Stepping into the real world and finding a professional career is an intimidating thought for most college students.
To calm some nerves and learn professional tips, the eighth annual Etiquette and Networking Dinner was held on Sunday.
The Keynote Presenter for the evening was Associate Vice President of Student Affairs and the Rhode Island School of Design Gregory Victory.
Victory is the founder and principal of an educational consulting business, “Leading2Victory,” and has created a series of award-winning programs relating to issues of diversity in the workplace.
Each table at the dinner had four students and one alumni of Keene State College in hopes that students could engage with professionals.
“Etiquette is the best place to make a bad impression,” Victory told students. Victory gave several tips during the dinner on correct etiquette along with the dos and don’ts of going to a professional meeting or interview in a dining setting.
Victory said that he does a variety of different programs at colleges and also at corporations. Topics he covers include diversity education, leadership training, networking, career development and dining and professional etiquette.
Victory said that he does ten to 12 programs a year and has been doing them for almost ten years.
“Part of achieving these professional skills is learning by doing and a lot was by doing my own research by talking to people, asking questions, talking to CEOs and hiring managers from different types of companies to get a sense of what their looking at. Really I have done a lot of watching how people engage and interact,” Victory said.
Holding the event was Coordinator of Fraternity and Sorority Life and Student Leadership Brandon Mathieu.
Mathieu said that the dinner is one of the leadership development opportunities put on for students. “We try to introduce attendees to just an array of different leadership development skills and practices that maybe we don’t touch on in some of our different programs. This dinner is geared towards etiquette and business networking,” Mathieu said.
Victory said he has been the facilitator for the dinner the past couple of years here at Keene State.
“I went to all of these type of things when I was at undergrad at Syracuse, which is how I got to know him. When I first started here he was instantly someone that I thought we could partner with to find a program that would resonate with students,” Mathieu said.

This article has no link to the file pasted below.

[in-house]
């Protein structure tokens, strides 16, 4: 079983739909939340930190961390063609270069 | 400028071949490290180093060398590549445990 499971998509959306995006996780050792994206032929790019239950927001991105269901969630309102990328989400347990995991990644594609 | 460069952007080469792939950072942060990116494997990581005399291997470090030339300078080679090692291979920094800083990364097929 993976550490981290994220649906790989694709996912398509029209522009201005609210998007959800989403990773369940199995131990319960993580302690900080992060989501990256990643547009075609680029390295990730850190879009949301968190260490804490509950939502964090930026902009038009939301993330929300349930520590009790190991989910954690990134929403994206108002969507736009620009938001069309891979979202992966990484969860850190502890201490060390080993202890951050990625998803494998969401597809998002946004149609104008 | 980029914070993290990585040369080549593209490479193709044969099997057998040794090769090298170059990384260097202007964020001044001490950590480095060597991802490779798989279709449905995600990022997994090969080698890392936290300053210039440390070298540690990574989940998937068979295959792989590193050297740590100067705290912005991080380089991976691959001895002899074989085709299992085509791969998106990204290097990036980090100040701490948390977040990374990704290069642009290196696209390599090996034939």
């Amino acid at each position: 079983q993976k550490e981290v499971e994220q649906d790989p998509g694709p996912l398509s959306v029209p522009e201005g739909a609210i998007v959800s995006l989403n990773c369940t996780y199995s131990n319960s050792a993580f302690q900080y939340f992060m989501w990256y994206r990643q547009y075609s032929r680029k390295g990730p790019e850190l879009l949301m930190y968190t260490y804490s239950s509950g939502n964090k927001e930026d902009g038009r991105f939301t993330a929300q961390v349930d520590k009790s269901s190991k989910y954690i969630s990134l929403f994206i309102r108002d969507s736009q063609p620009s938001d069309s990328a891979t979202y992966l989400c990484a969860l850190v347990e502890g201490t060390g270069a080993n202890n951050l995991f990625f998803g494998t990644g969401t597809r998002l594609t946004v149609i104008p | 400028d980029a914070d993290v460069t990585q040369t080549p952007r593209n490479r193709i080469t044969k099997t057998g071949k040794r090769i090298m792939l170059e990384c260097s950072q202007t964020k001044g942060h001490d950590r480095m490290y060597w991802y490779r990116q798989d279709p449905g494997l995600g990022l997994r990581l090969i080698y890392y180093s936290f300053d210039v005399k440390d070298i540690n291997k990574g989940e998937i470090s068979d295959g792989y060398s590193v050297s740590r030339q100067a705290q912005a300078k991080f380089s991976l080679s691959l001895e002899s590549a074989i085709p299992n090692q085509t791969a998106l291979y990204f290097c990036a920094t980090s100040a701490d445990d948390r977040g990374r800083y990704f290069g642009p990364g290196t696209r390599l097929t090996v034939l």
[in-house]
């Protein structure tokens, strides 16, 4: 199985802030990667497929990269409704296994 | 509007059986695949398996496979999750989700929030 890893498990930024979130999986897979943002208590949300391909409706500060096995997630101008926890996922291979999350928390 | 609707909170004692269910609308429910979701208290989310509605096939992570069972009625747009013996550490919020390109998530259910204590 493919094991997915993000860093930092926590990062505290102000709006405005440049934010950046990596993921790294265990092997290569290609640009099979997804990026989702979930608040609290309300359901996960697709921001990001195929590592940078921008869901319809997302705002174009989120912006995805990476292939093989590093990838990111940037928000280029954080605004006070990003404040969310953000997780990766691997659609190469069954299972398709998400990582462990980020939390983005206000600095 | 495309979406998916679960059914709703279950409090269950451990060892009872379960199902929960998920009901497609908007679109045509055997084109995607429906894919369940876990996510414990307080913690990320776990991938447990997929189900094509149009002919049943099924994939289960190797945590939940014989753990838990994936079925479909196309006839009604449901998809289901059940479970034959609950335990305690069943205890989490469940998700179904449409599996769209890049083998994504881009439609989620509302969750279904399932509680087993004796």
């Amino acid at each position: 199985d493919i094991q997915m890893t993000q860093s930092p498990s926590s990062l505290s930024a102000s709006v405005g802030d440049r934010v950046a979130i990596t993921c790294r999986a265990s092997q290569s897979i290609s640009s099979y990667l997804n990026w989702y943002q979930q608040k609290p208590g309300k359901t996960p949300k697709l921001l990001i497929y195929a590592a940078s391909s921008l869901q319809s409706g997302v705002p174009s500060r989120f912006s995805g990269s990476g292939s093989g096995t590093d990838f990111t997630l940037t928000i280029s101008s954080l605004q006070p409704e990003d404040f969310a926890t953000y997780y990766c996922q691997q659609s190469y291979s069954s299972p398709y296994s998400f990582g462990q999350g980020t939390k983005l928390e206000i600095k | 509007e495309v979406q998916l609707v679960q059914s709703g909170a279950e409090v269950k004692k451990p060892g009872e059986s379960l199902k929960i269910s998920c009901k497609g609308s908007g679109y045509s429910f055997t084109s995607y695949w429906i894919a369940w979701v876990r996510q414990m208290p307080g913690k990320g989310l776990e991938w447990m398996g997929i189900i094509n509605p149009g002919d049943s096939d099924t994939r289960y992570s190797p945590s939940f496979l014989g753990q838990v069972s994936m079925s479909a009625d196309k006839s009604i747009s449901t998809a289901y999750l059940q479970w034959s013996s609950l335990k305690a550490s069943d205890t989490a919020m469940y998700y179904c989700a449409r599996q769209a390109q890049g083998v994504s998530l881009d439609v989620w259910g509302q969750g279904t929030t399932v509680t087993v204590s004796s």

Mathieu said that alumni volunteer to come to the dinner to speak with current students.
“I work with the advancement division to identify alumni who I think have different genres professionally and could maybe contribute to the conversation around networking. They help engage in the conversation. Aside from this program, I think that alumni interaction with current students is really important,” Mathieu said.
Sophomore and Secondary Education and Spanish Major Bridget Pierce was an attendee of the dinner. Pierce said she found out about the event through a friend who heard about it through student government.
“It was a lot more networking-based, which I thought was really interesting. Greg touched on a lot of things that you may not necessarily think about. I can use the networking tools no matter what situation I’m in,” Pierce said.
Piece also said how Victory spoke about how people are not necessarily always hired by their skills, but are more likely to be hired by people that they know.
“Honestly I would say the biggest thing I will professionally take away from this is how important it is to write a thank you note. It’s something that people don’t really think about. I even forget to write a thank you note after I get a birthday present from family, but I know that when I get a thank you note I feel so awesome. It is something that I should have thought of before but now that someone has said it to me I will remember it,” Pierce said.
Victory finished by saying the same thing. “I would leave students with just how important a thank you note is. Really it’s sort of finding a way to build a connection with somebody and taking that extra step to leave something that is more engaging than email. Email is cold; it’s not warm. It doesn’t set you apart from someone else. It’s very impersonal because we use it for everything now. People don’t even pick up the phone anymore, so a thank you note makes a huge difference,” she said.
Emma Hamilton can be contacted at firstname.lastname@example.org